This week, the leadership and member countries of the Global Environment Facility meet in Mexico with a strong mandate – nearly $4.5 billion in pledges, a record level, to support developing countries as they work to prevent the degradation of the world’s environment.
The World Bank Group helped establish the Global Environment Facility more than 20 years ago and is one of its longest standing partners. Through that relationship, it has been helping countries tackle some of the world’s most complex global environmental risks, from dealing with the effects of climate change to stemming the loss of biological diversity, reinvigorating the health of international waters, halting the encroachment of land degradation and desertification, and eliminating the proliferation of persistent organic pollutants and toxic chemicals like mercury.
GEF grants channeled through the World Bank Group have helped China grow global markets for renewable energy and plan climate-smart cities. In Shanghai, one WBG-GEF project is helping design a low-carbon district that would retrofit buildings to pilot green energy and zero-emissions buildings. The project’s $4.3 million GEF grant is bolstered by a $100 million loan from the World Bank.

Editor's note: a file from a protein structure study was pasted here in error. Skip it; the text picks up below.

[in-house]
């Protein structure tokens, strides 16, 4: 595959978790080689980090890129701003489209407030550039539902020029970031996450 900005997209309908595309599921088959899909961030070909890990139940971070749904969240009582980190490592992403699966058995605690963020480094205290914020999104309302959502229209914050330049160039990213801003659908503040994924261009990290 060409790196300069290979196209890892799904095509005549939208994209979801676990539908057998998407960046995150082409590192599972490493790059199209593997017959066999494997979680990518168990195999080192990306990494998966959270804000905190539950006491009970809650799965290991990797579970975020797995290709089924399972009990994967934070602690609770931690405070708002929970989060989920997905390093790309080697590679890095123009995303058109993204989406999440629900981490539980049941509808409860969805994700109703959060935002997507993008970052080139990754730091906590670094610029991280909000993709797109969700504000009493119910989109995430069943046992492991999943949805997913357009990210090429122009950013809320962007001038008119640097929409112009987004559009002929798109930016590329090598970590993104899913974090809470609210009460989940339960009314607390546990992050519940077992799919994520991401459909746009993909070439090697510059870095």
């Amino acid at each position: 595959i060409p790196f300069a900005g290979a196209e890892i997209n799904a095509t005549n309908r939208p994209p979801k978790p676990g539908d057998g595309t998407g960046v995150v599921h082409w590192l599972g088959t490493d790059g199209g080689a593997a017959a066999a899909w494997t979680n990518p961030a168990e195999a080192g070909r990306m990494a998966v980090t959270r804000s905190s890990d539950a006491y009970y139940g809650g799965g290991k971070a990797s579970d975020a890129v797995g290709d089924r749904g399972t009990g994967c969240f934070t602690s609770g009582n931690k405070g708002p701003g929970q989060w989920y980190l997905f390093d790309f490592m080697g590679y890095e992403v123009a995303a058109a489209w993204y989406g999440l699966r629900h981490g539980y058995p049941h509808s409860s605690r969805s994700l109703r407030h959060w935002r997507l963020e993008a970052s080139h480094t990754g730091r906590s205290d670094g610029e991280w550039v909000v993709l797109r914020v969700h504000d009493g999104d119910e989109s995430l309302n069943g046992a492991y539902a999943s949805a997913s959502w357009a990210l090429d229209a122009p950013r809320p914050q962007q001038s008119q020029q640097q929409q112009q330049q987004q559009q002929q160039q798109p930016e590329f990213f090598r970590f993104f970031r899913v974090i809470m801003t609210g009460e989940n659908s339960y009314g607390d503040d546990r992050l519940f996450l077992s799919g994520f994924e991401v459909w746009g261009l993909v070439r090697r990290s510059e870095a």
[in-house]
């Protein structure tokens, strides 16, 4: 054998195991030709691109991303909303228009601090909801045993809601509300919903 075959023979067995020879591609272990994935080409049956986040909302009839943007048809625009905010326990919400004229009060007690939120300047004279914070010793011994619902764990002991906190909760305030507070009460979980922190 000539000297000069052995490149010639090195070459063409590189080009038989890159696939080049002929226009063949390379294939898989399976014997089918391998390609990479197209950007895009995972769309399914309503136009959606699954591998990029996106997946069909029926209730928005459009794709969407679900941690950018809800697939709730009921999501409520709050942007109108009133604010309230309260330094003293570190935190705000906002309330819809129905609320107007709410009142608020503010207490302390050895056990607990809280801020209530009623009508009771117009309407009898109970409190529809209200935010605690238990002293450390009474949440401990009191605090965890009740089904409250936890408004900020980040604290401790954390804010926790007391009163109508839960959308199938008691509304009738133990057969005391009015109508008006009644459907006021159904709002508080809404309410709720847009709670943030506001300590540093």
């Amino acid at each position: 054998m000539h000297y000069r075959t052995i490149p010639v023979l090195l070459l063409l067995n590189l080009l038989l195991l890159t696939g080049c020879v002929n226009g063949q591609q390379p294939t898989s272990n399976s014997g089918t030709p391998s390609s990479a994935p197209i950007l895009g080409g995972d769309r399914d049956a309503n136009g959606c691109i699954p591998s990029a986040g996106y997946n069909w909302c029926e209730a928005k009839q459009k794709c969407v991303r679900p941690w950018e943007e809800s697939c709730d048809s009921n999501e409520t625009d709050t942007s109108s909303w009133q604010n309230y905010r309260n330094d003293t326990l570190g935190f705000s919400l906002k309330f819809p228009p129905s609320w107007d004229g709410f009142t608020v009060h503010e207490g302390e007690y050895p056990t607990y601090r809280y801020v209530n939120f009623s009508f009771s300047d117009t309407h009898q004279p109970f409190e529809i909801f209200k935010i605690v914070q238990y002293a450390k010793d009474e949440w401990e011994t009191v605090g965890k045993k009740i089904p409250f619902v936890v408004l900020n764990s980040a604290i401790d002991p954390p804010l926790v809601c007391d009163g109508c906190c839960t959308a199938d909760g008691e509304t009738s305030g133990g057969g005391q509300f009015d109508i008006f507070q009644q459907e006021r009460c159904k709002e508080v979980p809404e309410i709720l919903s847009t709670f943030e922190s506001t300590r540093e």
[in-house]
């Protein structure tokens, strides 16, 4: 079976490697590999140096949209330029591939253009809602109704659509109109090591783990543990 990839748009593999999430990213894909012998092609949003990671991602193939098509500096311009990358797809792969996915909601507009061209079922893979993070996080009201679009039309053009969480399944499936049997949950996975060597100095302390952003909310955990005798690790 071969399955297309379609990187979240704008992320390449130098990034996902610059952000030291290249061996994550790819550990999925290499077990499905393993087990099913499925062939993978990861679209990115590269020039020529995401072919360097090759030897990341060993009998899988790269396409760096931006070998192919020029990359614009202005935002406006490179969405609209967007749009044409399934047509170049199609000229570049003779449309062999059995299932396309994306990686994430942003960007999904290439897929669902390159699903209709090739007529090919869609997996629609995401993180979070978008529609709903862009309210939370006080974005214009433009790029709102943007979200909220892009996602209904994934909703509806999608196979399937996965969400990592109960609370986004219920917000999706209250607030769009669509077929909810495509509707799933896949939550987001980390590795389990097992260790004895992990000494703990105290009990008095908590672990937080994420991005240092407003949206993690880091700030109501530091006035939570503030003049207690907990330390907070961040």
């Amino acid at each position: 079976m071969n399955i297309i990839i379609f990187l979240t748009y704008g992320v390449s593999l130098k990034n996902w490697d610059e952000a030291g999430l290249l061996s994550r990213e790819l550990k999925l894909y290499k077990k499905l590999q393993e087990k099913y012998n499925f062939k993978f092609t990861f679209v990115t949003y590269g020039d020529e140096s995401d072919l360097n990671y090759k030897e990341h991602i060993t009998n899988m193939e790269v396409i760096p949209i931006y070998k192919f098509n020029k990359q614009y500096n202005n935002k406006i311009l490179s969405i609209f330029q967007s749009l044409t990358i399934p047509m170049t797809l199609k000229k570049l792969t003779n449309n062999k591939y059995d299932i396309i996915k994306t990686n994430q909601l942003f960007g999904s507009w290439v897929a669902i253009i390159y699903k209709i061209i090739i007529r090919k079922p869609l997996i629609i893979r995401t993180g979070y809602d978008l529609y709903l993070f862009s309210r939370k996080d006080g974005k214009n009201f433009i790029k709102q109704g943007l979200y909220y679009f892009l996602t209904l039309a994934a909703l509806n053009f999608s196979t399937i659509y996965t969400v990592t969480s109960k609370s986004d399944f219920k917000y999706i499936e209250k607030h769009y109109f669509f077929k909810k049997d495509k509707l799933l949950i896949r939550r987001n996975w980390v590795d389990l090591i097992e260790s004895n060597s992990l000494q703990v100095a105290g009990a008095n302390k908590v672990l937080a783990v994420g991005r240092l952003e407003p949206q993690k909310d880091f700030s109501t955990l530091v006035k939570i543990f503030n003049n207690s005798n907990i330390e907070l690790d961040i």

In Africa and Eastern Europe, GEF-funding has helped to clean up stockpiles of pesticides and other hazardous chemicals. In Vanuatu, a Pacific island nation at high risk of natural disasters, the program has pulled in additional support from the Least Developed Countries Fund (LDCF) and the Global Facility for Disaster Reduction and Recovery (GFDRR) to help build community and agriculture resilience to climate change and preparedness for disasters.
Those are just a few examples of the WBG-GEF program’s work, described in greater depth in the new publication When Foundational Acts Generate Significant Impacts. Since its start in 1991, the WBG-GEF program has launched more than 790 projects in 120 countries.